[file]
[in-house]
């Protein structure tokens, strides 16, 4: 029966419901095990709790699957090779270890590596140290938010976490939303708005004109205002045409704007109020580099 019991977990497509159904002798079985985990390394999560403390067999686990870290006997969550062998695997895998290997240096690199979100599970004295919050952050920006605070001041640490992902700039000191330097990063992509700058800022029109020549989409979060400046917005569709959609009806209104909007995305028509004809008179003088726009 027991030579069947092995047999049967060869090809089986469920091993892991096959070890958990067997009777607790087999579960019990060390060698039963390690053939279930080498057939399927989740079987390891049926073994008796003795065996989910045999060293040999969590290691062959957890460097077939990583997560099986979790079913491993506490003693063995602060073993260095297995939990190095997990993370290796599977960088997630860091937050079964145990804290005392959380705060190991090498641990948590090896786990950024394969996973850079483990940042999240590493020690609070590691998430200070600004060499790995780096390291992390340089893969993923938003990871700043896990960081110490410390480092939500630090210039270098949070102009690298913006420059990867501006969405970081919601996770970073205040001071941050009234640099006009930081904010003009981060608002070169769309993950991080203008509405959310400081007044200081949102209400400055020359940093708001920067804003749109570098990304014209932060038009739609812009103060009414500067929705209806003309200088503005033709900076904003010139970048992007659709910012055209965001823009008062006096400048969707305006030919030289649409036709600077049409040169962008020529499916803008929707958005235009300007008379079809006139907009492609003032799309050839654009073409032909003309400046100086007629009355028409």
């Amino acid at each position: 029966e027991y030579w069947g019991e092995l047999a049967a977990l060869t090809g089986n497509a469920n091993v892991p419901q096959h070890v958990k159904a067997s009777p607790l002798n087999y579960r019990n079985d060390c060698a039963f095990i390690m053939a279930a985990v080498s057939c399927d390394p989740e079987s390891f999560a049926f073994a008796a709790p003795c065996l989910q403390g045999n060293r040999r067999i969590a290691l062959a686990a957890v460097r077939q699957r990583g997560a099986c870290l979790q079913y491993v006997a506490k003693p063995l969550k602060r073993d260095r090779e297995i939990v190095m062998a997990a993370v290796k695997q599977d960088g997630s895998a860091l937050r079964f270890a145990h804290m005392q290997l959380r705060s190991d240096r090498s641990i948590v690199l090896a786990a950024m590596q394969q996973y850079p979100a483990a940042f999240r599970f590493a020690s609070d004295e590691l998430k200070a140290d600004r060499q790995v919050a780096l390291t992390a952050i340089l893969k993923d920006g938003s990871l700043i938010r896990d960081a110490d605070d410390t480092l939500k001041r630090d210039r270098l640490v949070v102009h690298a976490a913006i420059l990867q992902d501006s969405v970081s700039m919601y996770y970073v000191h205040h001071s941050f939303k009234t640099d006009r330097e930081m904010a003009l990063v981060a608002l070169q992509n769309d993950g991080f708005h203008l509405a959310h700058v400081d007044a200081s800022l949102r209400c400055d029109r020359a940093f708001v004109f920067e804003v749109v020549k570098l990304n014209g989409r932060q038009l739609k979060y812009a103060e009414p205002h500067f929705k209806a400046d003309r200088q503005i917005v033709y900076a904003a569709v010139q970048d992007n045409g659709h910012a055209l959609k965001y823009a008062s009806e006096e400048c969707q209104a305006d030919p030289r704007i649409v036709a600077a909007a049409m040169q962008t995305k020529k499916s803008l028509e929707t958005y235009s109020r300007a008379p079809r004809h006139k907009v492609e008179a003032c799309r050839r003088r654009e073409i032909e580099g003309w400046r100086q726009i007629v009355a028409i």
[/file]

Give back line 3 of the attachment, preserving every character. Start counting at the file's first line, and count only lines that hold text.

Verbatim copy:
């Amino acid at each position: 029966e027991y030579w069947g019991e092995l047999a049967a977990l060869t090809g089986n497509a469920n091993v892991p419901q096959h070890v958990k159904a067997s009777p607790l002798n087999y579960r019990n079985d060390c060698a039963f095990i390690m053939a279930a985990v080498s057939c399927d390394p989740e079987s390891f999560a049926f073994a008796a709790p003795c065996l989910q403390g045999n060293r040999r067999i969590a290691l062959a686990a957890v460097r077939q699957r990583g997560a099986c870290l979790q079913y491993v006997a506490k003693p063995l969550k602060r073993d260095r090779e297995i939990v190095m062998a997990a993370v290796k695997q599977d960088g997630s895998a860091l937050r079964f270890a145990h804290m005392q290997l959380r705060s190991d240096r090498s641990i948590v690199l090896a786990a950024m590596q394969q996973y850079p979100a483990a940042f999240r599970f590493a020690s609070d004295e590691l998430k200070a140290d600004r060499q790995v919050a780096l390291t992390a952050i340089l893969k993923d920006g938003s990871l700043i938010r896990d960081a110490d605070d410390t480092l939500k001041r630090d210039r270098l640490v949070v102009h690298a976490a913006i420059l990867q992902d501006s969405v970081s700039m919601y996770y970073v000191h205040h001071s941050f939303k009234t640099d006009r330097e930081m904010a003009l990063v981060a608002l070169q992509n769309d993950g991080f708005h203008l509405a959310h700058v400081d007044a200081s800022l949102r209400c400055d029109r020359a940093f708001v004109f920067e804003v749109v020549k570098l990304n014209g989409r932060q038009l739609k979060y812009a103060e009414p205002h500067f929705k209806a400046d003309r200088q503005i917005v033709y900076a904003a569709v010139q970048d992007n045409g659709h910012a055209l959609k965001y823009a008062s009806e006096e400048c969707q209104a305006d030919p030289r704007i649409v036709a600077a909007a049409m040169q962008t995305k020529k499916s803008l028509e929707t958005y235009s109020r300007a008379p079809r004809h006139k907009v492609e008179a003032c799309r050839r003088r654009e073409i032909e580099g003309w400046r100086q726009i007629v009355a028409i």